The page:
Open Access Journal

ISSN: 2183-7635

Article | Open Access

Participatory Urban Planning: What Would Make Planners Trust the Citizens?

Full Text   PDF (free download)
Views: 4660 | Downloads: 3280

Abstract:  Based on the critical stance of citizens towards urban planning, growing attention has been directed towards new forms of citizen participation. A key expectation is that advanced digital technologies will reconnect citizens and decision makers and enhance trust in planning. However, empirical evidence suggests participation by itself does not foster trust, and many scholars refer to a general weakness of these initiatives to deliver the expected outcomes. Considering that trust is reciprocal, this article will switch focus and concentrate on planners’ attitudes towards citizens. Do urban planners generally think that citizens are trustworthy? Even though studies show that public officials are more trusting than people in general, it is possible that they do not trust citizens when interacting with government. However, empirical evidence is scarce. While there is plenty of research on citizens’ trust in government, public officials trust in citizens has received little scholarly attention. To address this gap, we will draw on a survey targeted to a representative sample of public managers in Swedish local government (N = 1430). First, urban planners will be compared with other public officials when it comes to their level of trust toward citizens’ ability, integrity and benevolence. In order to understand variations in trust, a set of institutional factors will thereafter be tested, along with more commonly used individual factors. In light of the empirical findings, the final section of the article returns to the idea of e-participation as a trust-building strategy. What would make planners trust the citizens in participatory urban planning?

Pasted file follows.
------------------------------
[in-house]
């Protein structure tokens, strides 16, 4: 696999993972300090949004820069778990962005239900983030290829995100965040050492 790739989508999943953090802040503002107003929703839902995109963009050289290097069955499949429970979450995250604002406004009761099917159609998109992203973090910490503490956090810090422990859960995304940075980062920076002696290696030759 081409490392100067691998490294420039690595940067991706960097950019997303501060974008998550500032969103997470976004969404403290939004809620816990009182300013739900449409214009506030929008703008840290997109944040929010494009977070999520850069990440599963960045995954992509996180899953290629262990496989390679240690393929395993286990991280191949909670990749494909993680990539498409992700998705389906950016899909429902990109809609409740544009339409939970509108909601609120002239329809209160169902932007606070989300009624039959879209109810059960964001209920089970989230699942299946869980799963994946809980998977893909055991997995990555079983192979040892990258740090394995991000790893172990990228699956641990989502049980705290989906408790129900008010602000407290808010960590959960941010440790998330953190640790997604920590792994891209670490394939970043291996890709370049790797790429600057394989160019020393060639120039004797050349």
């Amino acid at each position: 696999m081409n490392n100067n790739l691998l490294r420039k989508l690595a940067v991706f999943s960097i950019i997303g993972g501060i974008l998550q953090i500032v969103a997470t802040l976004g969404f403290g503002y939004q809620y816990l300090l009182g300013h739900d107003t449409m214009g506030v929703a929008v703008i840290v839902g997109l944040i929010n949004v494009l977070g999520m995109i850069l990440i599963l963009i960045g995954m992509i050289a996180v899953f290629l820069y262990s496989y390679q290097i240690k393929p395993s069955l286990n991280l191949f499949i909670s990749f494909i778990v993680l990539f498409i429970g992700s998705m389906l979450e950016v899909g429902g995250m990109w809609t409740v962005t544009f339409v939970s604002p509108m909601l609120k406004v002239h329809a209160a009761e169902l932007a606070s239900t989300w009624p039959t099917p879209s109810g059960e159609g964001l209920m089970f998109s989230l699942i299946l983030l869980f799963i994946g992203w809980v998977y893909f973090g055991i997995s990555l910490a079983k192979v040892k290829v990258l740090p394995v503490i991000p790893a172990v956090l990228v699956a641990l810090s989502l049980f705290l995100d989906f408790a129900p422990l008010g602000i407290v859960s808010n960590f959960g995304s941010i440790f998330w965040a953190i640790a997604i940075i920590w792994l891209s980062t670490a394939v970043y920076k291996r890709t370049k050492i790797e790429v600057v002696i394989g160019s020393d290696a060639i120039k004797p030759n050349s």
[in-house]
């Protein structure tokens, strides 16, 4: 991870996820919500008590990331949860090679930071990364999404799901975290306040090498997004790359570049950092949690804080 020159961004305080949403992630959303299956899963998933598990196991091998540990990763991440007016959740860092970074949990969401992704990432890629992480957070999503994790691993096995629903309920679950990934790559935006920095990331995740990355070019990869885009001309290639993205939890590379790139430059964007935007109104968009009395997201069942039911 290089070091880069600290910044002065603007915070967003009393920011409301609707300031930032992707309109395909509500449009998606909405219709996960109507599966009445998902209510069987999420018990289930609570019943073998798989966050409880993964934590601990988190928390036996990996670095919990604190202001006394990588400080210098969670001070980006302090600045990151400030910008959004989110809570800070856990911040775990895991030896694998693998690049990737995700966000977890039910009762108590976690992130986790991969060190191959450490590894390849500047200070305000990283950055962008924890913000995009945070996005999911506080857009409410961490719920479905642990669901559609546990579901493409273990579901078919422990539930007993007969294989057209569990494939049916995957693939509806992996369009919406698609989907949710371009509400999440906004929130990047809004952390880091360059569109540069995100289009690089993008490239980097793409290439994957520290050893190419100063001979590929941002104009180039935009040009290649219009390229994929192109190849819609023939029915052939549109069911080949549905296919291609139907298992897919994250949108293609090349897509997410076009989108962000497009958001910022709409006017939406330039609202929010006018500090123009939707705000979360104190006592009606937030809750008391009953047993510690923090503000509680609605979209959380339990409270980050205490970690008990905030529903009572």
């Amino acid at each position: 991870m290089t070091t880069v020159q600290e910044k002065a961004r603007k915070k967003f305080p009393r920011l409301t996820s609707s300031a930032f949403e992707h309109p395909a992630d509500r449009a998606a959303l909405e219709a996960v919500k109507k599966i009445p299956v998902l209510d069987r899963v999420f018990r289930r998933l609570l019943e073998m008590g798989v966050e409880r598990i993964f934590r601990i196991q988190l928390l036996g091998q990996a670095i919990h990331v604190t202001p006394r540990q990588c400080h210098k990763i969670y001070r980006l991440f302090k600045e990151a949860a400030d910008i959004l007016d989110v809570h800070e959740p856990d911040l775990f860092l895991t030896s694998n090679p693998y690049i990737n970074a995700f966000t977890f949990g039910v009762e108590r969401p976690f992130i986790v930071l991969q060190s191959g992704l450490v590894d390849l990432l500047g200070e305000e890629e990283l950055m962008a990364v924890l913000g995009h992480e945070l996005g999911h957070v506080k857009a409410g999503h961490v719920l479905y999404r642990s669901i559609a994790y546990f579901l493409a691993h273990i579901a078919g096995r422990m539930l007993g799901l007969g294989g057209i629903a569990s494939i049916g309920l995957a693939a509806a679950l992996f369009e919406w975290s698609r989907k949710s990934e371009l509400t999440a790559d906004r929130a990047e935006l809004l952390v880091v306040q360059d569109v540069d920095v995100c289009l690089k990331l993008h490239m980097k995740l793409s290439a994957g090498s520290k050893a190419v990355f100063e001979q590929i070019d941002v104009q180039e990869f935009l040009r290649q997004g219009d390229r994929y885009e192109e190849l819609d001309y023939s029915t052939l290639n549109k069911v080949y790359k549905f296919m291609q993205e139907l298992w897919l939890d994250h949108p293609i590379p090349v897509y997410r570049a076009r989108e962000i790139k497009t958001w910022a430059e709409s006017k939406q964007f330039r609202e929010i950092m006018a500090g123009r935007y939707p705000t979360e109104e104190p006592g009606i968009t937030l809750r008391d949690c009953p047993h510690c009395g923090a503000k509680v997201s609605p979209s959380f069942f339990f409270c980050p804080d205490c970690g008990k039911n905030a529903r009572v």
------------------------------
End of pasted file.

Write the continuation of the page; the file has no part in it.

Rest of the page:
Keywords:  citizen participation; e-participation; new urban agenda; planning practice; smart cities; trust in planning; urban planners



© Joachim Åström. This is an open access article distributed under the terms of the Creative Commons Attribution 4.0 license (, which permits any use, distribution, and reproduction of the work without further permission provided the original author(s) and source are credited.